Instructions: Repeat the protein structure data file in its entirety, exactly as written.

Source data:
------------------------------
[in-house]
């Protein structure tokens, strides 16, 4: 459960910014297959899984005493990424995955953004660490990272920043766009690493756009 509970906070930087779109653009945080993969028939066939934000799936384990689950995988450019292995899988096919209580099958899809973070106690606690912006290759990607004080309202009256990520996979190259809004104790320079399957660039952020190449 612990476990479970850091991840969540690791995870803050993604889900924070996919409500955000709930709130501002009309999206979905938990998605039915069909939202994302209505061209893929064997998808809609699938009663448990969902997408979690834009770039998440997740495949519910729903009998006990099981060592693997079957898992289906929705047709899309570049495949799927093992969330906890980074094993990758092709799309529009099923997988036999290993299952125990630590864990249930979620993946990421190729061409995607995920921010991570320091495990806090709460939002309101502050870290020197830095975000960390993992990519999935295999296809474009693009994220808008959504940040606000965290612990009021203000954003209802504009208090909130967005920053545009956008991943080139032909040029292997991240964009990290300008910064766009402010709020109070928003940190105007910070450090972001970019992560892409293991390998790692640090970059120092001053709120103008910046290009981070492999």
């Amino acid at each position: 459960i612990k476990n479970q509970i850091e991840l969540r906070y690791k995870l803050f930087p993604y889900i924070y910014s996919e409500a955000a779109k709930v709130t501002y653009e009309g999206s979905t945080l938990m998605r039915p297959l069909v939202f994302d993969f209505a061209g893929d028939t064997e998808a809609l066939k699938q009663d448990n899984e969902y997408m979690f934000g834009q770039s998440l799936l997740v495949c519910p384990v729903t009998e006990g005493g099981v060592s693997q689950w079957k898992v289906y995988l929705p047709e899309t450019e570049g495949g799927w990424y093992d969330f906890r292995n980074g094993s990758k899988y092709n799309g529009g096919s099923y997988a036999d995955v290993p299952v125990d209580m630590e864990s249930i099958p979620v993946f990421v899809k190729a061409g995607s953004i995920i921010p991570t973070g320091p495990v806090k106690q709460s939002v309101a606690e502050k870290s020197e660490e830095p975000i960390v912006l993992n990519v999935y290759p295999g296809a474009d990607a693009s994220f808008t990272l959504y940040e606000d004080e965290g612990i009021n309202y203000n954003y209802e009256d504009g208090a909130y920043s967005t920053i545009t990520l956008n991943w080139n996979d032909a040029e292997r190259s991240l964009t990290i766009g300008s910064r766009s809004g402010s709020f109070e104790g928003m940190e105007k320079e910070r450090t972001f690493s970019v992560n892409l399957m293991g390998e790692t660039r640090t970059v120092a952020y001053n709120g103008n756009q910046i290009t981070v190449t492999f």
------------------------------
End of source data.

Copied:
[in-house]
């Protein structure tokens, strides 16, 4: 459960910014297959899984005493990424995955953004660490990272920043766009690493756009 509970906070930087779109653009945080993969028939066939934000799936384990689950995988450019292995899988096919209580099958899809973070106690606690912006290759990607004080309202009256990520996979190259809004104790320079399957660039952020190449 612990476990479970850091991840969540690791995870803050993604889900924070996919409500955000709930709130501002009309999206979905938990998605039915069909939202994302209505061209893929064997998808809609699938009663448990969902997408979690834009770039998440997740495949519910729903009998006990099981060592693997079957898992289906929705047709899309570049495949799927093992969330906890980074094993990758092709799309529009099923997988036999290993299952125990630590864990249930979620993946990421190729061409995607995920921010991570320091495990806090709460939002309101502050870290020197830095975000960390993992990519999935295999296809474009693009994220808008959504940040606000965290612990009021203000954003209802504009208090909130967005920053545009956008991943080139032909040029292997991240964009990290300008910064766009402010709020109070928003940190105007910070450090972001970019992560892409293991390998790692640090970059120092001053709120103008910046290009981070492999």
């Amino acid at each position: 459960i612990k476990n479970q509970i850091e991840l969540r906070y690791k995870l803050f930087p993604y889900i924070y910014s996919e409500a955000a779109k709930v709130t501002y653009e009309g999206s979905t945080l938990m998605r039915p297959l069909v939202f994302d993969f209505a061209g893929d028939t064997e998808a809609l066939k699938q009663d448990n899984e969902y997408m979690f934000g834009q770039s998440l799936l997740v495949c519910p384990v729903t009998e006990g005493g099981v060592s693997q689950w079957k898992v289906y995988l929705p047709e899309t450019e570049g495949g799927w990424y093992d969330f906890r292995n980074g094993s990758k899988y092709n799309g529009g096919s099923y997988a036999d995955v290993p299952v125990d209580m630590e864990s249930i099958p979620v993946f990421v899809k190729a061409g995607s953004i995920i921010p991570t973070g320091p495990v806090k106690q709460s939002v309101a606690e502050k870290s020197e660490e830095p975000i960390v912006l993992n990519v999935y290759p295999g296809a474009d990607a693009s994220f808008t990272l959504y940040e606000d004080e965290g612990i009021n309202y203000n954003y209802e009256d504009g208090a909130y920043s967005t920053i545009t990520l956008n991943w080139n996979d032909a040029e292997r190259s991240l964009t990290i766009g300008s910064r766009s809004g402010s709020f109070e104790g928003m940190e105007k320079e910070r450090t972001f690493s970019v992560n892409l399957m293991g390998e790692t660039r640090t970059v120092a952020y001053n709120g103008n756009q910046i290009t981070v190449t492999f």